So much paperwork — high school, junior high, activities, sports, dance classes, medical updates, Fun Lunch, PTO, Picture Day, Locker Day, even Locker Ladder ordering form (shoot me now), and special Smoothies (order various flavors for the FULL year) … it is one long, endless credit card swipe.
And we are ALL in this together. The question is how to survive Hell Week without wanting to just get in your car and drive … AWAY … without stopping … without looking back. How do we keep our sanity and not pull a Thelma & Louise?
Let me just say that I have no answers or advice. We just have to get through this week alive and ticking. I think I just wanted one blog to simply bitch.
But hey, Bitch Needs Company.
The COMMENTS section is totally open to your complaints at the bottom of the page (and feel free to swear). Join me, and let it all out. Give this blog a solid Primal Scream.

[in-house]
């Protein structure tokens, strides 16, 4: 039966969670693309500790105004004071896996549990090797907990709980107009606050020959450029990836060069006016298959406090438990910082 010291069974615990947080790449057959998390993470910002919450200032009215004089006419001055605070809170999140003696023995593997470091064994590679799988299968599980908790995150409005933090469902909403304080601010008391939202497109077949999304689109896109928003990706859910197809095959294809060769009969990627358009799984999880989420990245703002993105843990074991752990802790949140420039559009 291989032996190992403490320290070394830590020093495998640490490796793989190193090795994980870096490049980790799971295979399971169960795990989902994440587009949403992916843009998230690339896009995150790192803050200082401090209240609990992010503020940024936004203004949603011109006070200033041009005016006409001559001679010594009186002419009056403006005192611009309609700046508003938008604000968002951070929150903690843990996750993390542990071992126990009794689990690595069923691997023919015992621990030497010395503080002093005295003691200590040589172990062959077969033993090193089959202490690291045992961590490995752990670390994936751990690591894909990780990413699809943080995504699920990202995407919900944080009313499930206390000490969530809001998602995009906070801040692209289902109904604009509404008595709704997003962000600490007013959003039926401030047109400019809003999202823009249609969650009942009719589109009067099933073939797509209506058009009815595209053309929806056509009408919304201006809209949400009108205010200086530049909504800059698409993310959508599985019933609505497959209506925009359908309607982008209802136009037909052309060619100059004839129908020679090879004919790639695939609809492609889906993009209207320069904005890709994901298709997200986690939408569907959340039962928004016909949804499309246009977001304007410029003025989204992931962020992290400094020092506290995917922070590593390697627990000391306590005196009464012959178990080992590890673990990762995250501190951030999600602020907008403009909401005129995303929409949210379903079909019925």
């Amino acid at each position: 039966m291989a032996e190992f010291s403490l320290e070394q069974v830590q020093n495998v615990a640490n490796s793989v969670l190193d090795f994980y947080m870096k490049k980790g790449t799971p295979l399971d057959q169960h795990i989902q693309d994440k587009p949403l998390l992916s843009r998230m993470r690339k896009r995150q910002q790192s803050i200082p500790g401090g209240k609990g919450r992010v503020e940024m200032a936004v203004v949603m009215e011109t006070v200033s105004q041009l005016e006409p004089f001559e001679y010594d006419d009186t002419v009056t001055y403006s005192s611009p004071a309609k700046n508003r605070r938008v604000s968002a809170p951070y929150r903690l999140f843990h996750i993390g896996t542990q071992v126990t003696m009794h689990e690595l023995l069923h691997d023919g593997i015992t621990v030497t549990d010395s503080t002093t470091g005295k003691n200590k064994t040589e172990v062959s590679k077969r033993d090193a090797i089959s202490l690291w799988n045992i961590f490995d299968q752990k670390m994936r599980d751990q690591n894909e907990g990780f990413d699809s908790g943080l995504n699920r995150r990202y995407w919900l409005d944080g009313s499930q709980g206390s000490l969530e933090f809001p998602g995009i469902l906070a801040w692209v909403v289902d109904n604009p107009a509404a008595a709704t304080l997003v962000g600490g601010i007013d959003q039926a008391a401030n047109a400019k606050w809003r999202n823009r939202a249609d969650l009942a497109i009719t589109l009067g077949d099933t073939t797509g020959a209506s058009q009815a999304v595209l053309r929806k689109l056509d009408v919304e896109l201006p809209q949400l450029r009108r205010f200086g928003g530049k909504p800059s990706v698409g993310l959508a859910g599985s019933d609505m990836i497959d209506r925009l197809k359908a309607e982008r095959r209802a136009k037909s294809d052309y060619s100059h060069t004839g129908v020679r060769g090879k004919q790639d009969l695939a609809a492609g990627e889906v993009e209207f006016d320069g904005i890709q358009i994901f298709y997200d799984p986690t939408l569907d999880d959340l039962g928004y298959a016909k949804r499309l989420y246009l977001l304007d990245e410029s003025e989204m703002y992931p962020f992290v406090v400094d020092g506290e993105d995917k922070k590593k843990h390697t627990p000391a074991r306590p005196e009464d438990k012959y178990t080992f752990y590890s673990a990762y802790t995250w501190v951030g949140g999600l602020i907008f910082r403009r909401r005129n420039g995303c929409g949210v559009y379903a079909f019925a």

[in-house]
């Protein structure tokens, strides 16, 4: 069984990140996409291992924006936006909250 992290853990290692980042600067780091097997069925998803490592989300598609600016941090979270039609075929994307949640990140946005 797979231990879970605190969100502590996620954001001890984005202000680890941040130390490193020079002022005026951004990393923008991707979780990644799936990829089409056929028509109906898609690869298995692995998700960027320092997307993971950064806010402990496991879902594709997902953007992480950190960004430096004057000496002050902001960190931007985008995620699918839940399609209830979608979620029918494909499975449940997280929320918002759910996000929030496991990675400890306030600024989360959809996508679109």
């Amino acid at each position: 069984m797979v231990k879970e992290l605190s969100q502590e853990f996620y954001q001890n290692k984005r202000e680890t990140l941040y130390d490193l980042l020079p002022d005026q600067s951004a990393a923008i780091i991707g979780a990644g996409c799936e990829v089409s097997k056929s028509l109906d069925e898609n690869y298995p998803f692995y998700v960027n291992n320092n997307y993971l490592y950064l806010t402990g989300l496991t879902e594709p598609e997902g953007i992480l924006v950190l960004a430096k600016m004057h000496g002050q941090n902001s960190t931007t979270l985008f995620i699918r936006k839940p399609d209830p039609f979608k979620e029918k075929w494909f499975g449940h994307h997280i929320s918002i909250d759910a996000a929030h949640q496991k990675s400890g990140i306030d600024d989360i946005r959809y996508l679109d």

Maybe you’re NOT in the thick of it. Maybe you are a Guy — okay, please forgive this totally sexist remark, but maybe YOUR WIFE is doing all the shit work, and you simply have to listen to her at the end of your day. Or maybe you are a last-minute person, who doesn’t get stressed out about a T0-Do-List-On-Steroids. Or maybe you are in the Elite-of-Elite Back-to-School Hell categories — sending your kid off to college. If so, you are in a Stress League of Your Own.
Mani-pedis, ortho, waxing, doctor appointments, buying an entire room (if you’re a College-bound Mom), haircuts, back-to-school clothes/shoes and supplies, locker day, orientation, high school book buying, sports activities/practices begin … the list is endless.